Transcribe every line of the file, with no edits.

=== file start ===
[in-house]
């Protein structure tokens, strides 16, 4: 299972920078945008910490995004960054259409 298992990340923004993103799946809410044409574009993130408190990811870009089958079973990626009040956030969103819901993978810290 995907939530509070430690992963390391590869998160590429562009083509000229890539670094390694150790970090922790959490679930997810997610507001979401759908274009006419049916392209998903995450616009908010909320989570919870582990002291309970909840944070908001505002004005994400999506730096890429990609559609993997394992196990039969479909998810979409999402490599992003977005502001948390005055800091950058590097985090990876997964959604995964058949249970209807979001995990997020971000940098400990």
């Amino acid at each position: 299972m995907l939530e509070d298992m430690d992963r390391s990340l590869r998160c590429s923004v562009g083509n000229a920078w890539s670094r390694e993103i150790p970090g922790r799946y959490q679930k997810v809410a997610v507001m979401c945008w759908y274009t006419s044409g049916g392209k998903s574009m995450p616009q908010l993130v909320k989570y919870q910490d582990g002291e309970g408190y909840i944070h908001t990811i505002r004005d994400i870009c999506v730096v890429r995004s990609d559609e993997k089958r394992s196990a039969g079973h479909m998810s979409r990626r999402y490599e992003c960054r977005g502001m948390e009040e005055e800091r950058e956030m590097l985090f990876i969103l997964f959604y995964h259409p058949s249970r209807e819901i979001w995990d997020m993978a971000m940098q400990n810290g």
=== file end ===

[in-house]
């Protein structure tokens, strides 16, 4: 299972920078945008910490995004960054259409 298992990340923004993103799946809410044409574009993130408190990811870009089958079973990626009040956030969103819901993978810290 995907939530509070430690992963390391590869998160590429562009083509000229890539670094390694150790970090922790959490679930997810997610507001979401759908274009006419049916392209998903995450616009908010909320989570919870582990002291309970909840944070908001505002004005994400999506730096890429990609559609993997394992196990039969479909998810979409999402490599992003977005502001948390005055800091950058590097985090990876997964959604995964058949249970209807979001995990997020971000940098400990």
């Amino acid at each position: 299972m995907l939530e509070d298992m430690d992963r390391s990340l590869r998160c590429s923004v562009g083509n000229a920078w890539s670094r390694e993103i150790p970090g922790r799946y959490q679930k997810v809410a997610v507001m979401c945008w759908y274009t006419s044409g049916g392209k998903s574009m995450p616009q908010l993130v909320k989570y919870q910490d582990g002291e309970g408190y909840i944070h908001t990811i505002r004005d994400i870009c999506v730096v890429r995004s990609d559609e993997k089958r394992s196990a039969g079973h479909m998810s979409r990626r999402y490599e992003c960054r977005g502001m948390e009040e005055e800091r950058e956030m590097l985090f990876i969103l997964f959604y995964h259409p058949s249970r209807e819901i979001w995990d997020m993978a971000m940098q400990n810290g």